November 8, 2022
Disability Services
Disability Services
Health and Mental Care
Special Needs

By Diane Kelly Andreou, PhD

Dr. Diane Kelly Andreou is a clinical psychologist and director of the Behavioral Health Clinic at Boys Town South Florida. She is also the mother of an adolescent. She’s highly invested in providing quality interventions to ensure today’s kids are successful adults.

Our children and adolescents are facing a mental health crisis. They are getting less sleep and physical activity and spending less in-person time with friends than previous generations. A pandemic has intensified these factors. Mental health during childhood and adolescence includes reaching developmental milestones, developing social skills, learning to regulate emotions, achieving in school, and learning how to cope with challenges. Mental and behavioral disorders cause distress and can significantly change behavior, how learning occurs, and how emotions are handled.

Creating a community-based model for resilience is a huge undertaking. Here are a few lessons we have learned so far through the MBRC:

• Afraid to be away from parents, excessive crying or worry when thinking about separation, and fears about parent health or safety

• Having extreme fear about a specific thing or situation

• Being afraid of school or situations where there are people

• Having many worries, such as the future, school, or that bad things will happen

• Repeated episodes of sudden intense fear and physical symptoms such as trouble breathing, heart pounding, dizzy, shaky, or sweaty.

Many children do not have the words to talk about their anxiety symptoms. Fear or worries may show up as trouble sleeping or going to bed by themselves, fatigue, irritable/cranky mood, difficulty concentrating, school refusal, or stomach or head pain. Many anxious children are quiet, compliant, and eager to please others. Anxiety can benefit from behavioral and cognitive behavioral therapy.

Another common disorder in childhood is Attention-Deficit Hyperactivity Disorder (ADHD). This is a persistent pattern of behaviors that interfere with development or functioning across settings, such as home and school. Often, children with ADHD have other concerns, like speech/language delays, poor handwriting, social rejection, and difficulties learning. Inattentive symptoms include careless mistakes, difficulty sustaining attention, lack of follow through, avoiding tasks involving sustained mental effort, losing things necessary for tasks, and distractibility. Hyperactive/impulsive behaviors include fidgeting, leaving seat often, talking excessively, blurting out answers, difficulty waiting turn, and interrupting. ADHD can benefit from behavior management strategies at home and behavior interventions and accommodations at school. Often, behavioral intervention is paired with medication.

Almost everyone has variations in mood. Many may experience sadness with losses or setbacks. Depression interferes with the ability to sleep, eat, and manage daily responsibilities at home, school, or work. It can happen at any age, but often first occurs in the teens or early 20s.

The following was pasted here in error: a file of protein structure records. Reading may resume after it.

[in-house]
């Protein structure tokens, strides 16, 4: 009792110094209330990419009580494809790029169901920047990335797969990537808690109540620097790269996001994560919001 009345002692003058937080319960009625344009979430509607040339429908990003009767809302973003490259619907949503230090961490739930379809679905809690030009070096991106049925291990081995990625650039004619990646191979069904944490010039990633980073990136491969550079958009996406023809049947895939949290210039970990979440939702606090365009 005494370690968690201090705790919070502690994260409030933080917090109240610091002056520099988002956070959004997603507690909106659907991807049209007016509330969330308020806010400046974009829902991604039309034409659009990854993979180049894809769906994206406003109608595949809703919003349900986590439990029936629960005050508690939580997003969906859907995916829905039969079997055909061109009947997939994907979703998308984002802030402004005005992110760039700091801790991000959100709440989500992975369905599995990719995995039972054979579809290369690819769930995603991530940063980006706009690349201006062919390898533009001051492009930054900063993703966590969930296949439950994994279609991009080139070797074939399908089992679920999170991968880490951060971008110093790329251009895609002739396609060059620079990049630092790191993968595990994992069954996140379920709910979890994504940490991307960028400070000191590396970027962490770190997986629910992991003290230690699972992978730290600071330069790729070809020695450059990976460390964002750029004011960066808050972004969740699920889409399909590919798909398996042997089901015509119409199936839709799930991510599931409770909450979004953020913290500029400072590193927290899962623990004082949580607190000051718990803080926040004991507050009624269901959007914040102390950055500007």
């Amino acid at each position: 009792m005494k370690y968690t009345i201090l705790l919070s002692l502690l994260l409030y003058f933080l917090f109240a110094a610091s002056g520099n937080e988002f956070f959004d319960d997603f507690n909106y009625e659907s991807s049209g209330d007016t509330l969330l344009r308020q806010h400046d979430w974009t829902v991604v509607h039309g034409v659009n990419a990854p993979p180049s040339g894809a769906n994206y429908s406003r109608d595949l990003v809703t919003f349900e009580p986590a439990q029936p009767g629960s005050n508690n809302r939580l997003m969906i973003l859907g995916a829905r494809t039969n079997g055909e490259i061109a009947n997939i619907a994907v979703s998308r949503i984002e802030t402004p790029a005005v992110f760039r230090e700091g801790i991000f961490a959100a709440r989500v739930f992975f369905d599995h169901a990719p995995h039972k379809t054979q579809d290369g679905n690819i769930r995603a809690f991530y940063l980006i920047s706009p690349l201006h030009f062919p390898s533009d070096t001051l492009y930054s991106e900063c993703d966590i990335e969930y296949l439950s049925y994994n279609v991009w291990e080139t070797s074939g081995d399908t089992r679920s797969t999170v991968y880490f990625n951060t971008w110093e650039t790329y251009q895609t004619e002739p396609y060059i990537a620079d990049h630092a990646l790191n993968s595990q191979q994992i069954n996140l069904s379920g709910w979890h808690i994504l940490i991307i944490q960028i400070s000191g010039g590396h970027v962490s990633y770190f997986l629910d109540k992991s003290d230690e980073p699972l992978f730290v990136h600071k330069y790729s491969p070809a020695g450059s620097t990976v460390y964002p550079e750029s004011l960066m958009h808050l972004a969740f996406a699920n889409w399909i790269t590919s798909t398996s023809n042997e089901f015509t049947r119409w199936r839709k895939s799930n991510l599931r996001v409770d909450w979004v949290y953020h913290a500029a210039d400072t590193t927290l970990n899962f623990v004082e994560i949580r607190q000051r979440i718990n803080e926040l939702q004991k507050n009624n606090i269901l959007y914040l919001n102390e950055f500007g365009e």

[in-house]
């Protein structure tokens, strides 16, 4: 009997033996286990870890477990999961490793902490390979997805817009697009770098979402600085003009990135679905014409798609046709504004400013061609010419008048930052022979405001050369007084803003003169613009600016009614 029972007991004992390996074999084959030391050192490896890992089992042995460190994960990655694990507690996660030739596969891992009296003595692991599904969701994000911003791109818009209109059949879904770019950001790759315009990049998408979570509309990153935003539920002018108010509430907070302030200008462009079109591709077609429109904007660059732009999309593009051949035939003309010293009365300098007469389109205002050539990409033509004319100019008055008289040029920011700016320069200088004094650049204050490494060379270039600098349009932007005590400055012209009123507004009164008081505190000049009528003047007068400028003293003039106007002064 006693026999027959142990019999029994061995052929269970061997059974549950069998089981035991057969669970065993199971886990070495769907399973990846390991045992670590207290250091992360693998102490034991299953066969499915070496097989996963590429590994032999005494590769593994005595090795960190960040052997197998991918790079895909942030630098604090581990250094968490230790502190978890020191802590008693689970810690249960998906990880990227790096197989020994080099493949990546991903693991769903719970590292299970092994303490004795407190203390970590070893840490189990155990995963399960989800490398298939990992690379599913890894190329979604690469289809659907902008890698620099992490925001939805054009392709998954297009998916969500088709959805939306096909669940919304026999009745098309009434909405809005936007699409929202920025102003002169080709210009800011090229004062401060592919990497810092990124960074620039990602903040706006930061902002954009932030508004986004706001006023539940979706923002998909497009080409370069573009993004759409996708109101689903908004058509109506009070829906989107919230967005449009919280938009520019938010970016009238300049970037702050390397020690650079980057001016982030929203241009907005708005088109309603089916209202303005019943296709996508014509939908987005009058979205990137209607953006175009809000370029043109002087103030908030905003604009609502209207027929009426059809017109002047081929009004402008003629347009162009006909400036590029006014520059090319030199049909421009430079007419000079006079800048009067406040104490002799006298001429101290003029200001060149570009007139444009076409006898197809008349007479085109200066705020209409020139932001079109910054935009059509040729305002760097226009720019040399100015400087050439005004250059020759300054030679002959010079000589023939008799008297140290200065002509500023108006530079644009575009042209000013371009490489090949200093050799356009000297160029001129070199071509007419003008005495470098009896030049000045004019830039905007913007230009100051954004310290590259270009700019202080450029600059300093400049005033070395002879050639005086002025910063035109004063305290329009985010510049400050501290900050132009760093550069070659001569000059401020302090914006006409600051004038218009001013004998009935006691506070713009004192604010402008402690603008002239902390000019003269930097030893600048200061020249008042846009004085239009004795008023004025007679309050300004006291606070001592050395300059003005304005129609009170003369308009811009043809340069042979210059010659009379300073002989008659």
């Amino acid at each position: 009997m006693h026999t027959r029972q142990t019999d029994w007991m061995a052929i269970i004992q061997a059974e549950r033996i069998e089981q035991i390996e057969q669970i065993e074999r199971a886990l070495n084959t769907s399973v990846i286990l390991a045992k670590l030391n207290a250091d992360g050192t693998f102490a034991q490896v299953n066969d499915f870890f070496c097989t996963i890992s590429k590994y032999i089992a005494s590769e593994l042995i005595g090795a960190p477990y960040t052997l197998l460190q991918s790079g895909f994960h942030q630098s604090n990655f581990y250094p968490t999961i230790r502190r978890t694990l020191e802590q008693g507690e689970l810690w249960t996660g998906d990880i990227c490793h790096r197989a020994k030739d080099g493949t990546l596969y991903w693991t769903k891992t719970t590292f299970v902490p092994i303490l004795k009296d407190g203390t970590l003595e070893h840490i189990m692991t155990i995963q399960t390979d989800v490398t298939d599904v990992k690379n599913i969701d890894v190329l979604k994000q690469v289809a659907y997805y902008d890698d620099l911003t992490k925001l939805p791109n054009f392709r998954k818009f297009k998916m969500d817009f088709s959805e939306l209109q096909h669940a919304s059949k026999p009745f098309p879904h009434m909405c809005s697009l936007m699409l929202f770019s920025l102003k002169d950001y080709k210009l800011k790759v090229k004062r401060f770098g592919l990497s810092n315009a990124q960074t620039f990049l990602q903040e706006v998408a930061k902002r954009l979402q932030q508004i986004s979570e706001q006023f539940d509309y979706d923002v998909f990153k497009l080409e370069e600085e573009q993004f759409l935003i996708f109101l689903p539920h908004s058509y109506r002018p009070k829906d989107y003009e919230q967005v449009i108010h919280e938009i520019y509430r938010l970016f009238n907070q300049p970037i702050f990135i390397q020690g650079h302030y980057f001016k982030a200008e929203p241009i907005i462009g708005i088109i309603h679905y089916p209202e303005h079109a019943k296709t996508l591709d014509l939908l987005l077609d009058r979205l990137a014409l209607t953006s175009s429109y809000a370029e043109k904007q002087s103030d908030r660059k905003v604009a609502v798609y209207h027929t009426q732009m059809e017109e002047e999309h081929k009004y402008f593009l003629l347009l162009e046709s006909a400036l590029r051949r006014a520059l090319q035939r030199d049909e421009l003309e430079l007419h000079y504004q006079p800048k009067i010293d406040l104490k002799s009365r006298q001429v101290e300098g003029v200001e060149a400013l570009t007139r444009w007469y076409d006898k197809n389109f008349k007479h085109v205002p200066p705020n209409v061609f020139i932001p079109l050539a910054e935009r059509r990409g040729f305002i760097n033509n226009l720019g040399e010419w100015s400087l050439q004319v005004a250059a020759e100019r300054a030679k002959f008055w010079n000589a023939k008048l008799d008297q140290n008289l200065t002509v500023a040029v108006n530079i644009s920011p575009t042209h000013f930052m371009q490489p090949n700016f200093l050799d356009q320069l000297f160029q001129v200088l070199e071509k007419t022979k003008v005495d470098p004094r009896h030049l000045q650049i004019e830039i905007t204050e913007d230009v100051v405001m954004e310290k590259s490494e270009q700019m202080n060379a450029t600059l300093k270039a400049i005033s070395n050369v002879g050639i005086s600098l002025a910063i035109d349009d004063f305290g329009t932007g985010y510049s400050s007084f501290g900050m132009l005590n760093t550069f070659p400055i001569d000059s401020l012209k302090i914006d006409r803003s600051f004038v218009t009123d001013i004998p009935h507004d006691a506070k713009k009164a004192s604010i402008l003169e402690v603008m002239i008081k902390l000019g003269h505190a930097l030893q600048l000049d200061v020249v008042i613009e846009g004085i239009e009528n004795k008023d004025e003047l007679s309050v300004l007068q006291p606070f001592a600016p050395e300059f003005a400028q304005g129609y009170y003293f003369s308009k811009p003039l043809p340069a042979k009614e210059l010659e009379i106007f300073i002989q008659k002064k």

For children and adolescents, the following behaviors may be symptoms:

• Persistently (2+ weeks) feels sad, irritable, or hopeless

• Is uninterested in doing things previously enjoyed

• Changes in appetite (loss of appetite or eating too much) or not making expected weight gains

• Sleeping too much or not able to sleep

• Changes in energy level-fatigue, sluggish, tense, restless

• Feeling worthless or guilty

• Difficulty concentrating, paying attention, making decisions

• Recurrent thoughts of death or dying

• Self-injury or self-destructive behavior

Severe depression can lead a child or adolescent to think about suicide. Sadness is not always observed by others. Irritability, withdrawal, and lack of motivation may be more obvious. Interventions help with mood and distress, manage eating, sleep, and activity, and improve social support.

Suicide is the second leading cause of death from early adolescence through young adulthood and most who attempt suicide have shown early warning signs prior to their attempt. Signs include:

• Making threats directly or indirectly. Spoken, texted, or posted. Take statements like “I’m going to kill myself” seriously, even if someone claims to be joking or “didn’t mean it.” Passive statements like “you would be better off without me” are also to be taken seriously.

• A previous attempt. The risk of another attempt is significantly greater in the year following an attempt.

• Changes in behavior. Preoccupation with death, lack of interest in activities, lethargy, eating and sleeping patterns, and withdrawal.

• Depression often presents as irritability rather than sadness.

• Planning for death or having a defined plan. Gaining access to a means of completing suicide. Giving away possessions. Sudden, brief energy and high spirits once someone feels they have peace or comfort in their plan.

• Suicide contagion. There is evidence that media coverage of suicide leads to increased rate of subsequent suicides. Factors like repetitive reporting, sensationalizing the suicide with excessive details and pictures, and glorifying the positive side of the suicide (sadly, including the person’s positive traits) can increase the risk.

Without early diagnosis and treatment, children with mental health disorders can have problems at home, in school, and in forming relationships. These problems can continue into adulthood. Treatment in childhood or adolescence can prevent more severe or long-lasting problems.

Dr. Diane Kelly Andreou is a clinical psychologist and director of the Behavioral Health Clinic at Boys Town South Florida. She is also the mother of an adolescent. She’s highly invested in providing quality interventions to ensure today’s kids are successful adults.

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